The Utah Desert in November and Tracking Books

As a person who actually enjoys 100 degree days, I tend to visit the Utah desert mostly in summer. But Nicolai and I are ready to try something new- we are planning a trip to Utah in early November, something I haven’t done in a long time. The days will be shorter, and the nights colder. But the stars will still be in the sky, tracks will still be on the ground, and the canyons will still be waiting for us. And to paraphrase that rather common fishing bumper sticker, “any day exploring the desert is better than a day….” You can fill the rest in.

An interesting petroglyph along the San Juan River. I have adjusted the contrast a bit to make it clearer. The actual patina is much lighter.

An interesting petroglyph along the San Juan River. I have adjusted the contrast a bit to make it clearer. The actual patina is much lighter and the glyph is covered by a light coating of sand carried by water running down the wall from high above.

Our plan is to head over the mountains on about the 7th of November and spend 10 or 12 days exploring. We will start in the Bluff area and continue walking the canyons of Comb Ridge, and investigating some of the new canyons we “discovered” on a recent trip. On the edge of one of those canyons we found a tremendous flake scatter, along with some incredible potsherds in many different styles. This will be our starting point for our exploration, with the goal of finding out if there are any other occupation areas in the canyon. If the weather allows we may do an overnight or two in the canyon. Otherwise there will be lots of day hikes and plenty of fires at the truck. We had hoped to fit in a visit to Kayenta, and then Navajo National Monument with a hike out to Keet Seel. But the park closes for hiking from early September through late May. So we’ll save that hike for next summer. Read more about Navajo National Monument, their season, and hiking there on the NPS website.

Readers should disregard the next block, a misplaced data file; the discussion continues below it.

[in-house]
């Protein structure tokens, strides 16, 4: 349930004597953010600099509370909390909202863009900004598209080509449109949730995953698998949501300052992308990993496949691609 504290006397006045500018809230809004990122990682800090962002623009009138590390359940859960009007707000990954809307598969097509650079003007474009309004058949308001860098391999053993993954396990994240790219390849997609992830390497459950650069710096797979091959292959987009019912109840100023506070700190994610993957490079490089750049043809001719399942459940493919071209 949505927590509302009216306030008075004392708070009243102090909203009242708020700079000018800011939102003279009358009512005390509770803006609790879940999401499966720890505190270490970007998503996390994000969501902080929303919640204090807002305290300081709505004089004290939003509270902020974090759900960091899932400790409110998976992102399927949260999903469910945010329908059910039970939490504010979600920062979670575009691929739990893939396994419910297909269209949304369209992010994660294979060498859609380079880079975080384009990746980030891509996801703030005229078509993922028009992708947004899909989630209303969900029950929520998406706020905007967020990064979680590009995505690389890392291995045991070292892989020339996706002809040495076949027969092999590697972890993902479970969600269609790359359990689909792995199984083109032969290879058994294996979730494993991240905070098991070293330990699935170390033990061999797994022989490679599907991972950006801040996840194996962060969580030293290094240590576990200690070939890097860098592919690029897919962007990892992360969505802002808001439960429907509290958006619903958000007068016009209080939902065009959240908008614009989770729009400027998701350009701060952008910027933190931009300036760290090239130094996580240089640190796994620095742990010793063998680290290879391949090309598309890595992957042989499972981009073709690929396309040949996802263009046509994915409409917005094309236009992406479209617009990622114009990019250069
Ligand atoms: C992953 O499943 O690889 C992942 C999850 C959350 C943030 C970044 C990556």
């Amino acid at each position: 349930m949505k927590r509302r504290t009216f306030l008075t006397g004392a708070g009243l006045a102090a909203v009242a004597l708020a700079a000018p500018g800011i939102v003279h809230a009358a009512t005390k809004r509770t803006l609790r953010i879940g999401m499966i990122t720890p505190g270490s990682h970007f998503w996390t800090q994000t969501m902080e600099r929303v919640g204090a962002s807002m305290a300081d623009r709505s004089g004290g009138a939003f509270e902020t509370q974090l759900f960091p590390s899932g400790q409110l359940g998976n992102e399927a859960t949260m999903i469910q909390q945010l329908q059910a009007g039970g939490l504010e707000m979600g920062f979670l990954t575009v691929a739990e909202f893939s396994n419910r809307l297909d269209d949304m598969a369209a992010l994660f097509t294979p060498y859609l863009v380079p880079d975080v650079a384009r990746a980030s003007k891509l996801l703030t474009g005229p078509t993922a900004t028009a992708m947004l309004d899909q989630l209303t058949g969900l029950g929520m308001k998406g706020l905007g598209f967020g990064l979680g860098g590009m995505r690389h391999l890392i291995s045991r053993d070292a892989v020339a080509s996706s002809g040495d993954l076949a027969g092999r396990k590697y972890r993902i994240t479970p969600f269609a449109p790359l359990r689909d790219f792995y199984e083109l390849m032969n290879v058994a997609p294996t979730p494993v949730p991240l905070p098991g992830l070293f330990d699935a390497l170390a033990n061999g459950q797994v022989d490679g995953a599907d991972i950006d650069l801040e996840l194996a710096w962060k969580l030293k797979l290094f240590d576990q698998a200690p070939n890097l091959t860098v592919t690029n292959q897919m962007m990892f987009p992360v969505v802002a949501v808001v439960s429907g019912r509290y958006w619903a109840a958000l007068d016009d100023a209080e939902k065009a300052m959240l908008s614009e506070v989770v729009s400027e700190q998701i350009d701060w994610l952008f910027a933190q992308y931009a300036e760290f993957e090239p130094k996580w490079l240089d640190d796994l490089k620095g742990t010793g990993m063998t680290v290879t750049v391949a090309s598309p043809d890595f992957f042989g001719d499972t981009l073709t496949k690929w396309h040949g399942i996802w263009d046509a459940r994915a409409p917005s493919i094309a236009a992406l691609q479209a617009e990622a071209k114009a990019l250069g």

Beautiful potsherds at a site we have recently "discovered". The styles there were incredibly diverse.

Beautiful potsherds at a site we have recently “discovered”. The styles there were incredibly diverse.

I am also looking forward to finding some tracks- any tracks- and following them. Tracking is something that I find relaxing, challenging, soothing, and exciting at the same time. It is a primal urge that still lives in all of us, and for me it is important to let it out. And as I have noted in many past blogs, I feel it is an incredibly important skill for Nicolai to learn, for many reasons. We will take along a few of our tracking guides to study, being sure to re-read parts of them before we start out. Since we don’t have a teacher or mentor and are primarily using books to learn from,  it is important for us to revisit them as often as possible to make sure we haven’t forgotten too much. We have posted a list of all the tracking books we have in our library on the Desert Explorer website Tracking Pages, and continue to add to it as we find more titles.

A tracking book that we hope to add to the list soon, one I have been trying to find for years is The Art of Tracking: The Origin of Science by Louis Liebenberg. The link takes you to a free download of the book, which will be available in print in the very near future, by the end of October 2013 according to various internet sources. I will be ordering a printed copy if the rumor is true. Be sure to click through to the home page if you visit Liebenberg’s website- the site is quite interesting and there is a lot to it.

Anyone wishing to can follow our trip at our website, DesertExplorer.us– see the Twitter posts at the bottom of the page. These are automated and posted as we check in with our SPOT Messenger. We usually do a check in each night at camp, and also when we find a ruin or rock art panel.

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3 Responses to The Utah Desert in November and Tracking Books

  1. will cooper says:

    I think the petroglyph depicts a praying mantis!

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